else:
    for i in range(500):
        m=Molecule()
        cp2=0
# Avoid overlapping molecules
   [...]

Change the 500 to 100, and change the final lines of the code to

    if (abs(t-round(t))<0.5*dt):
        update_stats(molecules,t)
        input("pause")
    t+=dt

so that it waits for the enter key to be pressed after every time t increases by one. Note that whereas with 500 particles thermalisation was mostly complete after five time units, it now takes about 25 time units. Even then it looks less convincing, as a histogram from a hundred particles placed into 31 bins wold not be expected to be as smooth as one from five hundred particles.

A Cautionary Tale

My first attempt to write the code used here followed the below plan:

  1. Set a dt for screen updates, and set the remaining time to this.
  2. For each disc, calculate the time to collide with the boundaries, and with every other disc. Remember the soonest for each disc.
  3. Find the soonest collision time for any disc.
  4. Move all the discs a timestep of the smaller of the soonest collision time, and the remaining time.
  5. Reduce the remaining time by the timestep in the previous point.
  6. If a collision occured, update the velocities of the one or two colliding discs.
  7. If remaining time is not zero, go to point 2.
  8. Update screen
  9. Go to point 1

This is correct, but it gets a little slow. Point 2 involves calculating collision times for all possible pairs of discs, so, for N discs, N(N-1) times need to be calculated (or half that number as the collision between discs i and j is identical to that between j and i). This is fine if N is small, but not if N is 500.

There is an obvious improvement. If a disc suffers a collision, and so its velocity changes, it is necessary to recalculate its future collisions. Indeed, as it remembered only its closest collision, and it has just had that, there is no record of its next collision. But other disks far away are not affected. And, if a timestep ends simply because the screen needs updating and no collision has occured, there is no need to recalculate collisions at all. So we can have:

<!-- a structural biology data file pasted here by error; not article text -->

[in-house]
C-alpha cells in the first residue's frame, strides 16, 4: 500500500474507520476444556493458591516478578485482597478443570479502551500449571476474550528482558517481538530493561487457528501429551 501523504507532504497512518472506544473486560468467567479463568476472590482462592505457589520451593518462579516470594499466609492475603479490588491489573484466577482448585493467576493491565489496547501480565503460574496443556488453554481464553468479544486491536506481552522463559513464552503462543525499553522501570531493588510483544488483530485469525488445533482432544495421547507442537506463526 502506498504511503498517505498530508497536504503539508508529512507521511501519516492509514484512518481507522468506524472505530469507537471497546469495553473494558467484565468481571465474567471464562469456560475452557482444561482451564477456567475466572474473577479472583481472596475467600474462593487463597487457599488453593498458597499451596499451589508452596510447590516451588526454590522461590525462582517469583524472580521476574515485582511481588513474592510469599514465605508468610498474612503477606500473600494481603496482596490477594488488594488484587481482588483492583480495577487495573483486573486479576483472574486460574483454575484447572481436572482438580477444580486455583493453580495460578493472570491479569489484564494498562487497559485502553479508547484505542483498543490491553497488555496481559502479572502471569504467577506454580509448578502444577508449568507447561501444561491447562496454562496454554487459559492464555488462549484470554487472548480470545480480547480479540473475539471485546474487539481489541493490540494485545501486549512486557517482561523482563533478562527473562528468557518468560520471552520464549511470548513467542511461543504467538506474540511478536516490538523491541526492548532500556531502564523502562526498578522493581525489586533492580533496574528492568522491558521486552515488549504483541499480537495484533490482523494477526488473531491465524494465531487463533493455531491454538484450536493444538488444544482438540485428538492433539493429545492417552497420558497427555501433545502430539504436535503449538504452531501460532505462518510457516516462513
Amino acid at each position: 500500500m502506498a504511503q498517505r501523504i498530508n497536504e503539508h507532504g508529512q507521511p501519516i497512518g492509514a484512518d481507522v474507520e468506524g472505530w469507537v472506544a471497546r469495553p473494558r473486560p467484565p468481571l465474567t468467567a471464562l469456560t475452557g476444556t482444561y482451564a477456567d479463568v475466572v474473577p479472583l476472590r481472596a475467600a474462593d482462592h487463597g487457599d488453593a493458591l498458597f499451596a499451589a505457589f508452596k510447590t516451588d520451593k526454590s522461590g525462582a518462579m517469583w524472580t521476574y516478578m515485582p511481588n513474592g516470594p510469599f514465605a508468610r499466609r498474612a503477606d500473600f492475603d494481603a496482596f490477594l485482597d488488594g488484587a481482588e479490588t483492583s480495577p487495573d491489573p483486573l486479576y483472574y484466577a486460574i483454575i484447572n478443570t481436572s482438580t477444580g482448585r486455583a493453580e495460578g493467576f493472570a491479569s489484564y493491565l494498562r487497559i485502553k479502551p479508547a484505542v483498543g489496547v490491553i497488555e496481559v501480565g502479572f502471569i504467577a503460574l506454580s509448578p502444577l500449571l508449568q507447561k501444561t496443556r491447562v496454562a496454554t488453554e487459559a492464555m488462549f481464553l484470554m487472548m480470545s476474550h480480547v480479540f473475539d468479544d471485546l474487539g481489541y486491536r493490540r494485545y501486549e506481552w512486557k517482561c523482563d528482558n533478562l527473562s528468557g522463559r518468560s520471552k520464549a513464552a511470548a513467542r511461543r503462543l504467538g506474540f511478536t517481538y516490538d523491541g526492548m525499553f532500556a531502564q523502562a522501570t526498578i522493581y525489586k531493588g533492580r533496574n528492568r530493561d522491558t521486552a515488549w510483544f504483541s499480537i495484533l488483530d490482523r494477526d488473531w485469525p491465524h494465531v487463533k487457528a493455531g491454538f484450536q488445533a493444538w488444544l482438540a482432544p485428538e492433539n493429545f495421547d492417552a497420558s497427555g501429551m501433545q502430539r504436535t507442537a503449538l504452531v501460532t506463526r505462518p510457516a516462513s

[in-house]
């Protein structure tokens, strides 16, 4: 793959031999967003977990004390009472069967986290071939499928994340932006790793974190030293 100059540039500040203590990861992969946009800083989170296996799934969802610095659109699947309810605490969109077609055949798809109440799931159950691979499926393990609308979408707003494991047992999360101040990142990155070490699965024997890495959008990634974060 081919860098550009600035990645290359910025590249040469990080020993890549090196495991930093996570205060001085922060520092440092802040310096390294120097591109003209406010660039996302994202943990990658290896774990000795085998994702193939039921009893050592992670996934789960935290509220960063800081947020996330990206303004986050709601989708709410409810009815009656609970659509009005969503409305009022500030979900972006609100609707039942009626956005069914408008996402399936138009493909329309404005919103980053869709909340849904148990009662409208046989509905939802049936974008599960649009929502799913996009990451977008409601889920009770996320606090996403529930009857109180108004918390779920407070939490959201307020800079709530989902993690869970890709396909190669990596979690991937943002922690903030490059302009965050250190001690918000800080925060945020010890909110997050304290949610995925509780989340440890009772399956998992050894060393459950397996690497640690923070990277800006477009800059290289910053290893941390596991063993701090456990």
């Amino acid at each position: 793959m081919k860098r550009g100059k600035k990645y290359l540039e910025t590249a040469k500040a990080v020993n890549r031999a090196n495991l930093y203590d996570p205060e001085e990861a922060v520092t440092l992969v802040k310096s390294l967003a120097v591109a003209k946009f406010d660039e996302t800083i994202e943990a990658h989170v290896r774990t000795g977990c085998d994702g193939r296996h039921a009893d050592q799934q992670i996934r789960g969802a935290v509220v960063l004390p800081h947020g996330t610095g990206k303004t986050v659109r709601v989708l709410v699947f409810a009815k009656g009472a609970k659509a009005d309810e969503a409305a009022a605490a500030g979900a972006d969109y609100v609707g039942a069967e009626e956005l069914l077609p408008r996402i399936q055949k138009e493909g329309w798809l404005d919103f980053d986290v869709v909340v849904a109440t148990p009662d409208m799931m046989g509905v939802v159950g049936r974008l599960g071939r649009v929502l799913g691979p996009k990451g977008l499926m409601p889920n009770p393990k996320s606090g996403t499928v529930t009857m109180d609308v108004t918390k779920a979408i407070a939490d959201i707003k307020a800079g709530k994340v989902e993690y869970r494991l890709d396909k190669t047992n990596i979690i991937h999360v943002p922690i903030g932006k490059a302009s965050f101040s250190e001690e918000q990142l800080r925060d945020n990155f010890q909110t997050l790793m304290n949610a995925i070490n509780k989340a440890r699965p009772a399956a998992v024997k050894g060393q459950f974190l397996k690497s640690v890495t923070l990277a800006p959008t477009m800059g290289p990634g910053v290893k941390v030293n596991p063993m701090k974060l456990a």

1. For each disc, calculate the time to collide with the boundaries, and with every other disc. Remember the soonest for each disc.
  2. Set a dt for screen updates, and set the remaining time to this.
  3. Find the soonest collision time for any disc.
  4. Move all the discs a timestep of the smaller of the soonest collision time, and the remaining time. Reduce the time to next collision for each disc by the timestep.
  5. Reduce the remaining time by the timestep in the previous point.
  6. If a collision occured, update the velocities of the one or two colliding discs and recalculate their times to their next collision.
  7. If remaining time is not zero, go to point 3.
  8. Update screen
  9. Go to point 2

Now at each step we recalculate at most two discs colliding with all others, so 2(N-1) collision times to calculate, not ½N(N-1), and much faster for large N. Faster too at small N, for then it is likely that no collision occurs between screen updates, so no collision times need recalculating.

But this is an optimisation too far. If disc j suffers a collision, we must recalculate the next collision time not only for j, but also for any disc whose next collision was due to be with j. On average this merely doubles the number of collisions to recalculate, and 4(N-1) is still much better than ½N(N-1). The wrong version of the code still conserves energy, and produces the correct speed distribution. It just also produces occasional collisions between discs which are nowhere near each other.